Tableau Prep version 2018.1.1 was released in April this year. Six months on and five versions later, Emily Chen introduced DS11 to Tableau Prep 2018.3.1.
My first thoughts? Its user interface is modern and intuitive with some great functions but there are some limitations. Tableau Prep won’t surpass Alteryx in power at the moment but definitely has potential!
Being a new software, many of you probably haven’t given it a go yet. In this guide, I will run through everything you need to know to get started! See my previous posts on getting started with Alteryx (link) and Tableau Public/Desktop (link).
Now, if you haven’t got Tableau Prep downloaded yet, you can get the free trial here. Otherwise, start up Prep and let’s get started!
The first thing you’ll see when you start up Tableau Prep is something like Figure 1.
Ah… The much-awaited Part Two of my ‘Making Every “Show Me” Chart From Scratch” series (see part one here). Thank you for following my series so far! To recap, we have so far gone through text tables, heat maps, highlight tables, symbol maps, filled maps and pie charts.
In this post, I will go through how to create a bar chart, stacked bar chart, side-by-side bar chart, treemap, circle view and side-by-side circles. For this series, I will be using the “EU Superstore” dataset found in My Tableau Repository.
Let’s get started!
Horizontal Bar Chart
Tableau’s Show Me bar chart is known as “Horizontal Bars”, though really, bar charts can be both vertical and horizontal. I will show you both. For this bar chart, I want to look at the profit for each sub-category.
Drag the measure “Profit” to the Columns Shelf and the dimension “Category” to the Rows Shelf. As we want to look at sub-category, we can either drag the dimension “Sub-Category” to the Rows Shelf next to “Category” or the quicker way: click the little plus sign shown in Figure 1. This expands category to its next level of detail, sub-category. This only works because sub-category is below category in its hierarchy. If these dimensions aren’t in a hierarchy together, the regular drag-and-drop works too.
Tableau has a super useful “Show Me” function which allows you to choose from 24 chart types based on dimensions and measures you select. This is a brilliant feature for beginners. However, what if you’re a little bit more experienced and want to know how to make these charts from scratch? Or even if you’re a beginner who doesn’t want a shortcut? In this four-part series, I will go through how to create all 24 “Show Me” chart types.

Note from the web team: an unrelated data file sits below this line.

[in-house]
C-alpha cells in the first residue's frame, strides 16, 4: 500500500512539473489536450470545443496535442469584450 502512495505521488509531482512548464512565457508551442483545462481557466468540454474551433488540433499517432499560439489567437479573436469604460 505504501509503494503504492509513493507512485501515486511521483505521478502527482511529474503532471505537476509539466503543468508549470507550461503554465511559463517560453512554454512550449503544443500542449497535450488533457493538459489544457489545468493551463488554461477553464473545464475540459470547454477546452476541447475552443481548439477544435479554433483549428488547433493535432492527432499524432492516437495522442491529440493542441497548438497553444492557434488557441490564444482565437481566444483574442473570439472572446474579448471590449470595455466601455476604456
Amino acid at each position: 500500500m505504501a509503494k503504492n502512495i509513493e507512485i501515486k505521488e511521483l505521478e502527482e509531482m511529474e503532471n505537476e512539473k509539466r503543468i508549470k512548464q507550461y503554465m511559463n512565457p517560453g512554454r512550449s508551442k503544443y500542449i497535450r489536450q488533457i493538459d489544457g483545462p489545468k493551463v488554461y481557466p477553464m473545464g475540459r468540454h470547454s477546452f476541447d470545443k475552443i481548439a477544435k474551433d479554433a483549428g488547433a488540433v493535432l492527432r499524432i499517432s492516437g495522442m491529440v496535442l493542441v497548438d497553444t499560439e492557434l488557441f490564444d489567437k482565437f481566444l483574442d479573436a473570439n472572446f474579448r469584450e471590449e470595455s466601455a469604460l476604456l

For this series, I will be using the “EU Superstore” dataset found in My Tableau Repository. In this post, I will go through how to create a text table, heat map, highlight table, symbol map, filled map and pie chart.
Let’s get started!
Text tables are exactly like they sound. A table of values similar to what you get in an Excel spreadsheet. For this text table, I would like to look at how much each sub-category of products have made in sales.
From the Data Pane, drag over the dimension “Sub-Category” over to the Rows Shelf (Figure 1).
We are currently well into our second week of the Data School; with the focus of this week being Tableau (i.e. the reason we all applied to this job). For all of you who are interested in learning to use Tableau and/or are thinking of applying to the Data School but don’t know where to begin, this blog post will take you through everything you need to know to get you started. See my previous post on getting started with Alteryx (link).
First of all, check out Tableau’s Starter Kit (link here). It’s a great resource for getting started. Remember, the more you read, the more you learn!
Now, if you haven’t already downloaded Tableau Public for free, here’s a link to where you can sign up. If you have access and would prefer to use Tableau Desktop’s free trial, then go ahead and start it up!
*Warning* I will be dropping a lot of terminology, so get ready. However, don’t worry about memorising the terms as much as understanding the purpose/function.
The first thing you’ll see when you open up (in my case) Tableau Desktop, is something like Figure 1.
DS11’s first week at the Data School was focused on introducing us to Alteryx; a super useful software for prepping messy data before visualising in Tableau. Amongst data preparation, Alteryx is also capable of spatial and predictive uses. In this guide, we will navigate through the interface of Alteryx Designer and I will also give some helpful hints on how to get started. Now, download Alteryx Designer and let’s get acquainted.
Alteryx Designer Interface
When opening Alteryx Designer, you will be met with an interface that looks like Figure 1. Matlab users out there will be very familiar with this layout!